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Researchers hope to learn from historical Arthurdale homes

MORGANTOWN — Two Virginia Tech professors are researching how the original Arthurdale homes have survived advancements in technology and consumer expectations.

Lisa Tucker and Gregory Galford, both of whom have doctorates in architectural studies, are doing a study to see what has changed about the houses over time. Tucker is an interior design architect interested in issues of sustainability with new construction and Galford specializes in residential design.

Galford said Arthurdale is uniquely preserved with a strong organization for preservation in the form of Arthurdale Heritage, Inc., and a lot of people who care about it. That, he said, makes it a wonderful place to study the time period of the Great Depression and what was going on.

Arthurdale is a historical example of sustainable housing and the study wants to discover how successful those systems of sustainability were over time, Galford said. The systems of sustainability include things such as root cellars, space for large gardens and space for livestock for each home.

Arthurdale was started in 1934 as a homestead community, according to Arthurdale Heritage, Inc. Land was bought, resident were selected through a test, and homes were built until a total of 165 homes and several community buildings, such as a school, were built on the 1,200 acres in Preston County.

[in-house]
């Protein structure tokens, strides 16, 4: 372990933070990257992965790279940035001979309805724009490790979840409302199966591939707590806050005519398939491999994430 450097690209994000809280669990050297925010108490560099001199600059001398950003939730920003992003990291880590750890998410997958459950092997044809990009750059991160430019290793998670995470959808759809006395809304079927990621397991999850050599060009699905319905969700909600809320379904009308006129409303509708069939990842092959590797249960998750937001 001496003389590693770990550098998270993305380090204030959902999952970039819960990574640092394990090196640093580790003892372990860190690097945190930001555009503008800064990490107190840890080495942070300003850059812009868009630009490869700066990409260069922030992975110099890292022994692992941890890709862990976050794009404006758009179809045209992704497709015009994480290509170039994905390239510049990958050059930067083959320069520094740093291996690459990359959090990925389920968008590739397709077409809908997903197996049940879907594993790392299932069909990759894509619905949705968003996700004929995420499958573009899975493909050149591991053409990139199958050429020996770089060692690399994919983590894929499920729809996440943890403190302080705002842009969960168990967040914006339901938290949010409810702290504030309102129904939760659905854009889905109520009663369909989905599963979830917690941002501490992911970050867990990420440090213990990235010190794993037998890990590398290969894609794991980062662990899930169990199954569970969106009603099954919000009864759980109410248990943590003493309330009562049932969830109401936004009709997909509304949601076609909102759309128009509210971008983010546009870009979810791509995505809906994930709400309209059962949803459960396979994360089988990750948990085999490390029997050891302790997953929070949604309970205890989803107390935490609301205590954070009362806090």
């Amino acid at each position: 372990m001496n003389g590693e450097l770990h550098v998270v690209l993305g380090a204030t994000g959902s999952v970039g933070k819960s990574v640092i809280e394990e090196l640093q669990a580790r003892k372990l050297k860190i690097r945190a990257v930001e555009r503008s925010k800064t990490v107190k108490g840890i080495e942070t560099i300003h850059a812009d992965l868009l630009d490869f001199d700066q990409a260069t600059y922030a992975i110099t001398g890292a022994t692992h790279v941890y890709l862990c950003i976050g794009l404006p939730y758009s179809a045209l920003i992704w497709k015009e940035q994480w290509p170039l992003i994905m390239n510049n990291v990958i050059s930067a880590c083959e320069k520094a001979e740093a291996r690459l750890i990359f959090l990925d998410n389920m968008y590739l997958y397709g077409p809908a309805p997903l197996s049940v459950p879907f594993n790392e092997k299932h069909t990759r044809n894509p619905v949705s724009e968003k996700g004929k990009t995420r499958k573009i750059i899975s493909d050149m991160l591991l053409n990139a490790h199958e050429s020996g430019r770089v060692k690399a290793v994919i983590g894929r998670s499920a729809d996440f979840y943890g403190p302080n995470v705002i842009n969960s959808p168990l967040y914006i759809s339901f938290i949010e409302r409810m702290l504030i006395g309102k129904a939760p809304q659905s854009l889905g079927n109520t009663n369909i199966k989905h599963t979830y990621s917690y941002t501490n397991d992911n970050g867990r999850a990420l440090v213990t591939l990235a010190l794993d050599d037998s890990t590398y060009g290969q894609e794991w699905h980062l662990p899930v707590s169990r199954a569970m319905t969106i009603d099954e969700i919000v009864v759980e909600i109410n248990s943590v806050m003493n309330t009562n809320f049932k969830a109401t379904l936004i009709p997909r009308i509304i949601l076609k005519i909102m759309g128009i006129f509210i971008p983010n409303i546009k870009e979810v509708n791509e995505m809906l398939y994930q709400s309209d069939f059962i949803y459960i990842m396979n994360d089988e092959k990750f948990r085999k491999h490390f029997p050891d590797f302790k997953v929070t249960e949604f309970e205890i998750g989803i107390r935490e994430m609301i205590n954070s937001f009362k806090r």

However, since 1934 the standards of living have changed. What was a perfectly adequately sized room and home back then would seem very small compared to a modern home, Galford said.

So, the study wants to find out what has changed in those homes over time and what’s still being used, with a goal of learning from those design successes and failures, Galford said. Are the yards still used for gardens? Do people still can? Are the root cellars still used? Where do people work? 

Housing is increasingly becoming more expensive and houses have gotten bigger with more technology which increases the cost, Galford said. There are implications for future housing by looking at historical community design. For example, what sounds nice but isn’t cost effective?

Galford said the first round of surveys has been sent out to people who live or used to live in Arthurdale homes. However, if anyone wants to participate but hasn’t gotten a survey, they can request one by emailing Arthurdale Heritage at or calling 304-864-3959.

After the surveys are returned, they will be assessed and voluntary focus groups will be formed, Galford said. Tucker and Galford visited the area in August and will do so again as part of the study. The data will be gathered and turned into a paper, public presentation, and hopefully a book.

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